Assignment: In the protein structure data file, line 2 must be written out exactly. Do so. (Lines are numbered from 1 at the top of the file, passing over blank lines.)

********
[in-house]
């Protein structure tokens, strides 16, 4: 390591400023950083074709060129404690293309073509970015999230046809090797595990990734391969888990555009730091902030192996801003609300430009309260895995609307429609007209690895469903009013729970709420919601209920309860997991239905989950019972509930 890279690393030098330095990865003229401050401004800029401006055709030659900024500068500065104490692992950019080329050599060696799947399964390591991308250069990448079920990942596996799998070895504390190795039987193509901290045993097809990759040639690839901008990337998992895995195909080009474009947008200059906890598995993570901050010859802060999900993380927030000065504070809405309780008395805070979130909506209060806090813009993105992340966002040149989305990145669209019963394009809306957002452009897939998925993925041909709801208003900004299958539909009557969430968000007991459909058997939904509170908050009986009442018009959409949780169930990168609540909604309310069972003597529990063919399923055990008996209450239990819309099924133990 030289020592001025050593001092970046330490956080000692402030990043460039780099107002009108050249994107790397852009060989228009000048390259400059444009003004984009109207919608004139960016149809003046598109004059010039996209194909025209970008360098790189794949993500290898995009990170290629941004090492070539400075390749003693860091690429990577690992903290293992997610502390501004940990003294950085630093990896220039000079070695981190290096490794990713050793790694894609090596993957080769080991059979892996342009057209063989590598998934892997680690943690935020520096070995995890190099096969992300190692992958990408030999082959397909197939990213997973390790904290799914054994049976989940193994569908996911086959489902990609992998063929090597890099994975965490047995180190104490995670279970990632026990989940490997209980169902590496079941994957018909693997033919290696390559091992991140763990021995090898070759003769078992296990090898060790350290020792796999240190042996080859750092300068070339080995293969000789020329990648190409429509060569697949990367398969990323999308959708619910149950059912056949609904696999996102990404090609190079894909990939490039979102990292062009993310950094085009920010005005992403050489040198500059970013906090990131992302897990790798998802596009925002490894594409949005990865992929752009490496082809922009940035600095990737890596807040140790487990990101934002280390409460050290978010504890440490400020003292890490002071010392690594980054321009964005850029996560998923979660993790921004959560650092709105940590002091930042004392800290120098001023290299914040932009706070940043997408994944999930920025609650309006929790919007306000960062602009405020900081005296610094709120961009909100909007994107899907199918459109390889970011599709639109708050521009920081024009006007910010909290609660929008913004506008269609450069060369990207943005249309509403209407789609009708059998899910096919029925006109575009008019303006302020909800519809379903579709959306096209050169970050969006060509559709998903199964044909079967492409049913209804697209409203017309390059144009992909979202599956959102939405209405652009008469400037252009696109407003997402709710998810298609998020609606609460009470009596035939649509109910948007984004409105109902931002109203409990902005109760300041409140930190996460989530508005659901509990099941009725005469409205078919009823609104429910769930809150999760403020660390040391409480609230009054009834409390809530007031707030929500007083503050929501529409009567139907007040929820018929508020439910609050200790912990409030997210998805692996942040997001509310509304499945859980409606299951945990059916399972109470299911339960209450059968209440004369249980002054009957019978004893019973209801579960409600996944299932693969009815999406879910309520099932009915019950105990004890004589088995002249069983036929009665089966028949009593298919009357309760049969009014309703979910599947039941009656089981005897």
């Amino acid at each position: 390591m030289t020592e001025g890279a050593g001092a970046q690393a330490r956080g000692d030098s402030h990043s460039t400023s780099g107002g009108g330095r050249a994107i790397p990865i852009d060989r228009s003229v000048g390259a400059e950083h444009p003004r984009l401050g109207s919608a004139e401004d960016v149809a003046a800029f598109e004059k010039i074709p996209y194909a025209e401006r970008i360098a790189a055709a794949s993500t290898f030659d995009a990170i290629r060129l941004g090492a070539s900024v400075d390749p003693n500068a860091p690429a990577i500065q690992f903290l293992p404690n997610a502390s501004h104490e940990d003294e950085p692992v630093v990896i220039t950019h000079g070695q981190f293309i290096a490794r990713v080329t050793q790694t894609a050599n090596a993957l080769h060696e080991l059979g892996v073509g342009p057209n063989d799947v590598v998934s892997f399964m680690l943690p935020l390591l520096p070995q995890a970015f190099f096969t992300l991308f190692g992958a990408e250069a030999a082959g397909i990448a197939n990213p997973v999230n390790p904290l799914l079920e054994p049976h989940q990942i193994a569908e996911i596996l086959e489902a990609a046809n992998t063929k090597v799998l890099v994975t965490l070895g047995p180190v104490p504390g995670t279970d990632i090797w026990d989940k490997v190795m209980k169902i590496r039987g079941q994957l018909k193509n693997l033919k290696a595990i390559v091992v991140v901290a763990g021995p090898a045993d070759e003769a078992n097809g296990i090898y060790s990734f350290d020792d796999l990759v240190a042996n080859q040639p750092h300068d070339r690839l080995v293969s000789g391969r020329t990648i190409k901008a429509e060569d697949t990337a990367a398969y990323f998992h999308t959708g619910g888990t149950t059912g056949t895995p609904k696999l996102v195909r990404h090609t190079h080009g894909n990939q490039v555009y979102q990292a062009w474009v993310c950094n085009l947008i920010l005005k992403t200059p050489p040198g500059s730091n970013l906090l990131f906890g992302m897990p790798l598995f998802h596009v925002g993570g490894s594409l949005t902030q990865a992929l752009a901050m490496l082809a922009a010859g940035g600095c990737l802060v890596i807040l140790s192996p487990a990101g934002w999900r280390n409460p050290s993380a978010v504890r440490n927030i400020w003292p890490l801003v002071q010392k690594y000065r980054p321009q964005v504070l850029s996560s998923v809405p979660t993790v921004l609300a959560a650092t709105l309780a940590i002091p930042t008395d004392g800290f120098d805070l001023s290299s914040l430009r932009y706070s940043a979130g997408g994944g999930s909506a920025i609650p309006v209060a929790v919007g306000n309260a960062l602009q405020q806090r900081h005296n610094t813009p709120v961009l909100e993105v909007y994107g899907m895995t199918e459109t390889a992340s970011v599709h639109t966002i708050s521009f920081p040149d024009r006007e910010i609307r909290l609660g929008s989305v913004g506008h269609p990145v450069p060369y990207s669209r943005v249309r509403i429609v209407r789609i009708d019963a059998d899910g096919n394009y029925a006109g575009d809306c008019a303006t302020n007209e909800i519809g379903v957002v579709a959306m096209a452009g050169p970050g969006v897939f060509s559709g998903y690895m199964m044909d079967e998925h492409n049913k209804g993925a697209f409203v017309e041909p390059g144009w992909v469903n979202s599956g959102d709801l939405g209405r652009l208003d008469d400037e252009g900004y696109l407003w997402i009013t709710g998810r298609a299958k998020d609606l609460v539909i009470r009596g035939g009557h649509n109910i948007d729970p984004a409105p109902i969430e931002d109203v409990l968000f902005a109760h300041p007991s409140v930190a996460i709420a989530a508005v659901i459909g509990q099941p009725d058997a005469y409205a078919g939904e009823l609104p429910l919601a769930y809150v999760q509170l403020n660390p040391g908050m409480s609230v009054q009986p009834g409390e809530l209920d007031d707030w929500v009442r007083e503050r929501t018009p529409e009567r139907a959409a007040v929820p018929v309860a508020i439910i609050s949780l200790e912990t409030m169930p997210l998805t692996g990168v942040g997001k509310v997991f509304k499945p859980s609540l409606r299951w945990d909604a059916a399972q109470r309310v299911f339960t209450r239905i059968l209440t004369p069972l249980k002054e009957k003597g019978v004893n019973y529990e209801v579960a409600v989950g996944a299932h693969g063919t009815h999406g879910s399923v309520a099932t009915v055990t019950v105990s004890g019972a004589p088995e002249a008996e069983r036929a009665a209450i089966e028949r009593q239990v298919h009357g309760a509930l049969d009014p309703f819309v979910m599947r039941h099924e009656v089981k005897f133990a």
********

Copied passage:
């Protein structure tokens, strides 16, 4: 390591400023950083074709060129404690293309073509970015999230046809090797595990990734391969888990555009730091902030192996801003609300430009309260895995609307429609007209690895469903009013729970709420919601209920309860997991239905989950019972509930 890279690393030098330095990865003229401050401004800029401006055709030659900024500068500065104490692992950019080329050599060696799947399964390591991308250069990448079920990942596996799998070895504390190795039987193509901290045993097809990759040639690839901008990337998992895995195909080009474009947008200059906890598995993570901050010859802060999900993380927030000065504070809405309780008395805070979130909506209060806090813009993105992340966002040149989305990145669209019963394009809306957002452009897939998925993925041909709801208003900004299958539909009557969430968000007991459909058997939904509170908050009986009442018009959409949780169930990168609540909604309310069972003597529990063919399923055990008996209450239990819309099924133990 030289020592001025050593001092970046330490956080000692402030990043460039780099107002009108050249994107790397852009060989228009000048390259400059444009003004984009109207919608004139960016149809003046598109004059010039996209194909025209970008360098790189794949993500290898995009990170290629941004090492070539400075390749003693860091690429990577690992903290293992997610502390501004940990003294950085630093990896220039000079070695981190290096490794990713050793790694894609090596993957080769080991059979892996342009057209063989590598998934892997680690943690935020520096070995995890190099096969992300190692992958990408030999082959397909197939990213997973390790904290799914054994049976989940193994569908996911086959489902990609992998063929090597890099994975965490047995180190104490995670279970990632026990989940490997209980169902590496079941994957018909693997033919290696390559091992991140763990021995090898070759003769078992296990090898060790350290020792796999240190042996080859750092300068070339080995293969000789020329990648190409429509060569697949990367398969990323999308959708619910149950059912056949609904696999996102990404090609190079894909990939490039979102990292062009993310950094085009920010005005992403050489040198500059970013906090990131992302897990790798998802596009925002490894594409949005990865992929752009490496082809922009940035600095990737890596807040140790487990990101934002280390409460050290978010504890440490400020003292890490002071010392690594980054321009964005850029996560998923979660993790921004959560650092709105940590002091930042004392800290120098001023290299914040932009706070940043997408994944999930920025609650309006929790919007306000960062602009405020900081005296610094709120961009909100909007994107899907199918459109390889970011599709639109708050521009920081024009006007910010909290609660929008913004506008269609450069060369990207943005249309509403209407789609009708059998899910096919029925006109575009008019303006302020909800519809379903579709959306096209050169970050969006060509559709998903199964044909079967492409049913209804697209409203017309390059144009992909979202599956959102939405209405652009008469400037252009696109407003997402709710998810298609998020609606609460009470009596035939649509109910948007984004409105109902931002109203409990902005109760300041409140930190996460989530508005659901509990099941009725005469409205078919009823609104429910769930809150999760403020660390040391409480609230009054009834409390809530007031707030929500007083503050929501529409009567139907007040929820018929508020439910609050200790912990409030997210998805692996942040997001509310509304499945859980409606299951945990059916399972109470299911339960209450059968209440004369249980002054009957019978004893019973209801579960409600996944299932693969009815999406879910309520099932009915019950105990004890004589088995002249069983036929009665089966028949009593298919009357309760049969009014309703979910599947039941009656089981005897």